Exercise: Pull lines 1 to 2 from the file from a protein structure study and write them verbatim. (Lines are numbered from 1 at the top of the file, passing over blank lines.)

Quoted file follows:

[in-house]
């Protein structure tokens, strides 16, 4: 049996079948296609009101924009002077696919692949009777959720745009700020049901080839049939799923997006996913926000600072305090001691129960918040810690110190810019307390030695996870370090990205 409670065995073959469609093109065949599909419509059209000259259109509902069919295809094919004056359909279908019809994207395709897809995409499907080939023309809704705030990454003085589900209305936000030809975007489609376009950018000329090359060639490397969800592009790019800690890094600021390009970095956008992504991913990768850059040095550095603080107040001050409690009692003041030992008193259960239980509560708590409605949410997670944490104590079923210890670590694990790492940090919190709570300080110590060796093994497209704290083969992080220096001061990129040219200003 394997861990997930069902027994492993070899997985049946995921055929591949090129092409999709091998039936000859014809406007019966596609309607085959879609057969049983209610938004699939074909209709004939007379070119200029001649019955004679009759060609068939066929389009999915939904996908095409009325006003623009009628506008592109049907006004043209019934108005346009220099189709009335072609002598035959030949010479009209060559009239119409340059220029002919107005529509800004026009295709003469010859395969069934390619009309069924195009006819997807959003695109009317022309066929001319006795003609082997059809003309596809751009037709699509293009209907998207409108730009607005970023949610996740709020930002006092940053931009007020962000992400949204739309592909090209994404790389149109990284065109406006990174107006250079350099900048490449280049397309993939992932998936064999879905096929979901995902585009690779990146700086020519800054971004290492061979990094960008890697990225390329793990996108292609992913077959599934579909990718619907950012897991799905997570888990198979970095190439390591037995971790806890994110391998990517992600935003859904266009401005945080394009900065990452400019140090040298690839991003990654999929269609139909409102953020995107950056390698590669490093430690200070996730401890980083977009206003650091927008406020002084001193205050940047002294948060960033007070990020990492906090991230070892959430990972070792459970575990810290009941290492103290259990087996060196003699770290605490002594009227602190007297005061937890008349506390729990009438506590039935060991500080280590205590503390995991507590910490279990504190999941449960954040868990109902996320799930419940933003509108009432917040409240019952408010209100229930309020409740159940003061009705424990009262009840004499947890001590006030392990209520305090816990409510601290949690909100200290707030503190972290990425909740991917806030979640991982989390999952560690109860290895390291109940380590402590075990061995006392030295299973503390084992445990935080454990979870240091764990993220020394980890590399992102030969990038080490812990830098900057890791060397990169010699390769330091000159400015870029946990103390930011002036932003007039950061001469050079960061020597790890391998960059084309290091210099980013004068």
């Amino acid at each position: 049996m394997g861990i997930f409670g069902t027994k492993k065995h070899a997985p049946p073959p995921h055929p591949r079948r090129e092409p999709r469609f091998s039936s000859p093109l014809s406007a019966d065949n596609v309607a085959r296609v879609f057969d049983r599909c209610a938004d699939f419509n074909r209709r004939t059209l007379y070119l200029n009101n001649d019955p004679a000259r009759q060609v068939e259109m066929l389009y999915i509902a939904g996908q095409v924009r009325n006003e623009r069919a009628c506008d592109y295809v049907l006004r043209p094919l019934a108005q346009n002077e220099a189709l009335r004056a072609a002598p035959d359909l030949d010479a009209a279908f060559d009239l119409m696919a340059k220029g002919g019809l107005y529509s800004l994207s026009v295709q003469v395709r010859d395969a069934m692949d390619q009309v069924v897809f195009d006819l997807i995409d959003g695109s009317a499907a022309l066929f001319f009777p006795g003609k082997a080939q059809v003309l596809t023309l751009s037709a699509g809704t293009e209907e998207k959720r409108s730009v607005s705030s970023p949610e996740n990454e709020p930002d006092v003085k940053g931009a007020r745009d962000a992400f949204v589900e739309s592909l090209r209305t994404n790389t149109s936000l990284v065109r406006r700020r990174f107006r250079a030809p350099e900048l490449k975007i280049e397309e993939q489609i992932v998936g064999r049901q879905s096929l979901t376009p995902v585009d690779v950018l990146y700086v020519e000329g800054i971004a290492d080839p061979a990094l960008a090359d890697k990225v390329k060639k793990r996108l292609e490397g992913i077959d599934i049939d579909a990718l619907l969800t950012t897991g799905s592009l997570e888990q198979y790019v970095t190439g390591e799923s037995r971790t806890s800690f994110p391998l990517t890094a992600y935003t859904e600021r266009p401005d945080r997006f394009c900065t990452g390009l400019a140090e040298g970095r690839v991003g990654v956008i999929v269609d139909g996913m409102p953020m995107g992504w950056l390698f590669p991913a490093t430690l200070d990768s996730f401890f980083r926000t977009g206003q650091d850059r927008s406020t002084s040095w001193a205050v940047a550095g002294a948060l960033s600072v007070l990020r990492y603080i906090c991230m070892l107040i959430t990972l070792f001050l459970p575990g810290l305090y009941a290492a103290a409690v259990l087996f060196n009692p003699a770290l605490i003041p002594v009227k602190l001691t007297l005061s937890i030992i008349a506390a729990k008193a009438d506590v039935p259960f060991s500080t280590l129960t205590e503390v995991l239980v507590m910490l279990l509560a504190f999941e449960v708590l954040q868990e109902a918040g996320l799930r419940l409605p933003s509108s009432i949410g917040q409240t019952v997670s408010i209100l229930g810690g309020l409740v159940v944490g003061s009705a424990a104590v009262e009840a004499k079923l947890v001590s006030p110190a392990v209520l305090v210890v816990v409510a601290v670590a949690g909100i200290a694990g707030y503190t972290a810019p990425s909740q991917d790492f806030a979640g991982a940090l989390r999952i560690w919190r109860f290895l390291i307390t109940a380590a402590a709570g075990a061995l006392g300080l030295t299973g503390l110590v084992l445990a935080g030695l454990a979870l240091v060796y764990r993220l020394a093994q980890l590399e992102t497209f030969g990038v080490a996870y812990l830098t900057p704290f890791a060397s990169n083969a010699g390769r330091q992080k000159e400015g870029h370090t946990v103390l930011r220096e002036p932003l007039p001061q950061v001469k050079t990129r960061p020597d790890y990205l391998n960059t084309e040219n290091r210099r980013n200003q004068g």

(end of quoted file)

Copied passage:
[in-house]
């Protein structure tokens, strides 16, 4: 049996079948296609009101924009002077696919692949009777959720745009700020049901080839049939799923997006996913926000600072305090001691129960918040810690110190810019307390030695996870370090990205 409670065995073959469609093109065949599909419509059209000259259109509902069919295809094919004056359909279908019809994207395709897809995409499907080939023309809704705030990454003085589900209305936000030809975007489609376009950018000329090359060639490397969800592009790019800690890094600021390009970095956008992504991913990768850059040095550095603080107040001050409690009692003041030992008193259960239980509560708590409605949410997670944490104590079923210890670590694990790492940090919190709570300080110590060796093994497209704290083969992080220096001061990129040219200003 394997861990997930069902027994492993070899997985049946995921055929591949090129092409999709091998039936000859014809406007019966596609309607085959879609057969049983209610938004699939074909209709004939007379070119200029001649019955004679009759060609068939066929389009999915939904996908095409009325006003623009009628506008592109049907006004043209019934108005346009220099189709009335072609002598035959030949010479009209060559009239119409340059220029002919107005529509800004026009295709003469010859395969069934390619009309069924195009006819997807959003695109009317022309066929001319006795003609082997059809003309596809751009037709699509293009209907998207409108730009607005970023949610996740709020930002006092940053931009007020962000992400949204739309592909090209994404790389149109990284065109406006990174107006250079350099900048490449280049397309993939992932998936064999879905096929979901995902585009690779990146700086020519800054971004290492061979990094960008890697990225390329793990996108292609992913077959599934579909990718619907950012897991799905997570888990198979970095190439390591037995971790806890994110391998990517992600935003859904266009401005945080394009900065990452400019140090040298690839991003990654999929269609139909409102953020995107950056390698590669490093430690200070996730401890980083977009206003650091927008406020002084001193205050940047002294948060960033007070990020990492906090991230070892959430990972070792459970575990810290009941290492103290259990087996060196003699770290605490002594009227602190007297005061937890008349506390729990009438506590039935060991500080280590205590503390995991507590910490279990504190999941449960954040868990109902996320799930419940933003509108009432917040409240019952408010209100229930309020409740159940003061009705424990009262009840004499947890001590006030392990209520305090816990409510601290949690909100200290707030503190972290990425909740991917806030979640991982989390999952560690109860290895390291109940380590402590075990061995006392030295299973503390084992445990935080454990979870240091764990993220020394980890590399992102030969990038080490812990830098900057890791060397990169010699390769330091000159400015870029946990103390930011002036932003007039950061001469050079960061020597790890391998960059084309290091210099980013004068």